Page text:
URS Corp.’s Shamas Promotes Industrial Education, Networking

A Lebanon native but U.S. resident for over 20 years, Jamal Shamas has a vision for an industrial water and wastewater market full of trained professional engineers...

by Carlos Dvid Mogollón

A Lebanon native but U.S. resident for over 20 years, Jamal Shamas has a vision for an industrial water and wastewater market full of trained professional engineers learning about new technologies and applications, as well as networking, at conferences tailored to their needs.

As chairman of the Water Environment Federation’s Industrial Waste Committee for the past year, a post he took over from long-time chairman PBSJ’s Fred Gaines, he hosted the inaugural Industrial Water Quality Conference, held July 29-Aug. 1, in Providence, RI. It revives a standalone event for WEF, which merged the prior Industrial Wastewater Conference into WEFTEC in 2005. The new event was co-located with WEF’s Contaminants of Emerging Concern (CEC) Conference and drew some 350 attendees - about 50 fewer than in 2005. It’s expected to be every other year now, with webcasts and workshops filling the gap in off years.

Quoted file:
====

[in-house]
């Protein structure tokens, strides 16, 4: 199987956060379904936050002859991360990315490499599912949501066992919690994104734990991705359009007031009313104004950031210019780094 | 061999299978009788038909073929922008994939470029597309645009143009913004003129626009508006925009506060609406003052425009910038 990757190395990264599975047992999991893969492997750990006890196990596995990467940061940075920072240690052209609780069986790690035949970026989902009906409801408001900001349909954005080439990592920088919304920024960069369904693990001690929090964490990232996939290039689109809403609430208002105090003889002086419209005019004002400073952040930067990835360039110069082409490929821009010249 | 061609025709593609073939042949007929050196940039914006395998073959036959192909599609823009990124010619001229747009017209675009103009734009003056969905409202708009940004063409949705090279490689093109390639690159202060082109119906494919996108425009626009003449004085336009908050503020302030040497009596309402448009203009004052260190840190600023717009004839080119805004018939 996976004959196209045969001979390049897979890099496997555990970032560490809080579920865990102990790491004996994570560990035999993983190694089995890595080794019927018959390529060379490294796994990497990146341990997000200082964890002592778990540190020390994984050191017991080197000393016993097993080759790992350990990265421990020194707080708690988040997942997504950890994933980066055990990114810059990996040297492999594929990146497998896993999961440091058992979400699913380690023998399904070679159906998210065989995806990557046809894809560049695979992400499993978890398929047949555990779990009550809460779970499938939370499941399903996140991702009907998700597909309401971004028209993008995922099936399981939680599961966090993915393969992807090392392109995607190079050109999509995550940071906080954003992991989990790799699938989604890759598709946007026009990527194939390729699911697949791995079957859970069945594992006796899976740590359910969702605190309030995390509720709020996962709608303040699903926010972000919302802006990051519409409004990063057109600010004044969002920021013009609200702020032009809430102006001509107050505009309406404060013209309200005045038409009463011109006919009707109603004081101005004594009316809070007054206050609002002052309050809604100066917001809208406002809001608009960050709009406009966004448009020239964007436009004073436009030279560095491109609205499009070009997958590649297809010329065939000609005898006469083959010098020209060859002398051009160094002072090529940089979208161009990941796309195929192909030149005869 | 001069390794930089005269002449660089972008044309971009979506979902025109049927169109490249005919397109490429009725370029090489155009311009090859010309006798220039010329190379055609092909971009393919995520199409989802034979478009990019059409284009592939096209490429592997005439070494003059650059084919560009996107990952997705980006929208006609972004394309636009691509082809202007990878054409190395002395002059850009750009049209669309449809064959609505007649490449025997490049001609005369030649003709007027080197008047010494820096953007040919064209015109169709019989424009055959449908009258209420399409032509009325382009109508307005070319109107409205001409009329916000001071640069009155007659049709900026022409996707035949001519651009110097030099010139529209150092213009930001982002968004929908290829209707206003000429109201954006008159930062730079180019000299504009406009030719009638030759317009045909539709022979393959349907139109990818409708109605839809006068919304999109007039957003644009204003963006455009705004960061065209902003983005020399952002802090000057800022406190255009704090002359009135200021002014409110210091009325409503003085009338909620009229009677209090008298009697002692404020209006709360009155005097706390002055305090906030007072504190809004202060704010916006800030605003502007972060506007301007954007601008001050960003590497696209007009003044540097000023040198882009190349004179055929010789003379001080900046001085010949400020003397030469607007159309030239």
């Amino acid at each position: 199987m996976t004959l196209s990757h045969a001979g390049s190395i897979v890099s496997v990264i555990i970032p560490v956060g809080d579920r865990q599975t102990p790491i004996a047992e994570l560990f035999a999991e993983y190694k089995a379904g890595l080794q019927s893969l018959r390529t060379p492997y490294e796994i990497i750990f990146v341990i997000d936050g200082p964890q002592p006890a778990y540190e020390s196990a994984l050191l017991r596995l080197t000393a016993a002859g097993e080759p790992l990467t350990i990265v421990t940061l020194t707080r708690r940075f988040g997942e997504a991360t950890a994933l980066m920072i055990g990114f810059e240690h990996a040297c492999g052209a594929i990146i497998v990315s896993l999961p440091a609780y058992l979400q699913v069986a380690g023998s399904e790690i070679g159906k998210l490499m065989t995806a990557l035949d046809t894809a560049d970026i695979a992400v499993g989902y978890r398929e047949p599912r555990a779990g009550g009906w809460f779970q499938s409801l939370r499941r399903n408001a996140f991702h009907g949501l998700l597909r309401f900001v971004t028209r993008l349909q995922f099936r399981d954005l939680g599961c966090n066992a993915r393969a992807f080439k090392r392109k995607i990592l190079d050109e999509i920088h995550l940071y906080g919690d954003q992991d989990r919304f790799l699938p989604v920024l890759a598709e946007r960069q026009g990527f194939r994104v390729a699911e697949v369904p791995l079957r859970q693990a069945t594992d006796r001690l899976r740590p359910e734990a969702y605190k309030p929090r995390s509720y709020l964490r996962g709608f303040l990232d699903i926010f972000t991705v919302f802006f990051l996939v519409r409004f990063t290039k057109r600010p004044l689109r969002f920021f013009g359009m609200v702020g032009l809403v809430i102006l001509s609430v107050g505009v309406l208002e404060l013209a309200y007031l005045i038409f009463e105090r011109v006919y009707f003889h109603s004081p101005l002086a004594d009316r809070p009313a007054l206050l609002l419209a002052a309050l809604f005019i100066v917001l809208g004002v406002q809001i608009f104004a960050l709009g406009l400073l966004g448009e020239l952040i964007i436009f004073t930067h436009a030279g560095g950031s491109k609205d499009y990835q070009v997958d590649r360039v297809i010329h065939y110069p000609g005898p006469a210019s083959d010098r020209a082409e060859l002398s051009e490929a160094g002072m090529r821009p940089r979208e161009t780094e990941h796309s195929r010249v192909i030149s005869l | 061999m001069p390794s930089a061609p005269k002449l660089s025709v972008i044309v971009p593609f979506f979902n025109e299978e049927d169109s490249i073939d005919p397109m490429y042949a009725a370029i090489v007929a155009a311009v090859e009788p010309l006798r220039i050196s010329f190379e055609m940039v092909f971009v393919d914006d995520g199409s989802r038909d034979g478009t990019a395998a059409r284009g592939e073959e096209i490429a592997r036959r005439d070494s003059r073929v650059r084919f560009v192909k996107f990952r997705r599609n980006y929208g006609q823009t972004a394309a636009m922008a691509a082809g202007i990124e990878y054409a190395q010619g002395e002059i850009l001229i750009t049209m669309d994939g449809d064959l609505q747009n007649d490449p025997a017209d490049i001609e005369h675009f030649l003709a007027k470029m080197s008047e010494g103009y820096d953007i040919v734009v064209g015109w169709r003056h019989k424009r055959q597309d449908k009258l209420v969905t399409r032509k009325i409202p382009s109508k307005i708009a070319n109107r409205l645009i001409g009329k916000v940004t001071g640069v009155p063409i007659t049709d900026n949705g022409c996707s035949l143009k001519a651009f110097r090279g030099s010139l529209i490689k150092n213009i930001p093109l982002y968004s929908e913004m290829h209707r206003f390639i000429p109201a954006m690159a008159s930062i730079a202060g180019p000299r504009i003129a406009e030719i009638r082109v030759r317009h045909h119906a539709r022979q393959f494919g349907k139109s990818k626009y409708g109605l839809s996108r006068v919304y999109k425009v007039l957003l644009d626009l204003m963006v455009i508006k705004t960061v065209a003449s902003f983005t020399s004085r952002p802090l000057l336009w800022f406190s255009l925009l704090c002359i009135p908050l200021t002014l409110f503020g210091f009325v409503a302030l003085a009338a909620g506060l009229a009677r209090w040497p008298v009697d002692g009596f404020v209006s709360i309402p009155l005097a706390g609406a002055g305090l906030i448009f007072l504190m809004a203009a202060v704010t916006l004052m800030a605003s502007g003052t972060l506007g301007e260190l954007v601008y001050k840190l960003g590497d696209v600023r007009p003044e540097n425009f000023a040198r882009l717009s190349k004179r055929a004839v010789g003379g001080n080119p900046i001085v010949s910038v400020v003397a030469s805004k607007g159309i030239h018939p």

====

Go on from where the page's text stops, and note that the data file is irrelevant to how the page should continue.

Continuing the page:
Shamas was encouraged at the enthusiasm shown, particularly during a luncheon talk by the namesake winner of the first Dr. W. Wesley Eckenfelder Jr. Award on “Fifty Years of Industrial Wastewater Treatment.” Eckenfelder, a professor emeritus of civil & environmental engineering at Vanderbilt University and author of numerous texts on industrial water and wastewater treatment, earned a standing ovation. Shamas, a principal engineer and Gulf Coast practice leader for industrial water & wastewater services at URS Corp., jokes that he “studied under Eckenfelder by proxy” since his professor at Tulane University, where Shamas earned his doctorate, was an Eckenfelder student. Based in Baton Rouge, LA, Shamas now focuses largely on needs of the petrochemical/refining industry.

Today, Shamas said, there’s a shortage of people pursuing careers in water and wastewater engineering while the industry faces a brain drain due to retiring baby boomers. He feels colleges can do better at training “the next generation of water and wastewater industry professionals.”

This underscores the role associations and quality conferences play in developing current professionals and broadening their understanding of key issues, such as EDCs, nanomaterials and TMDLs, as well as heavy metals. As such, he credits Providence event chairs, Mike Curtis and Joe Bleary, for a well received program.

Click here to read "An Interview with URS Corp.'s Jamal Shamas" in full in Q&A format.

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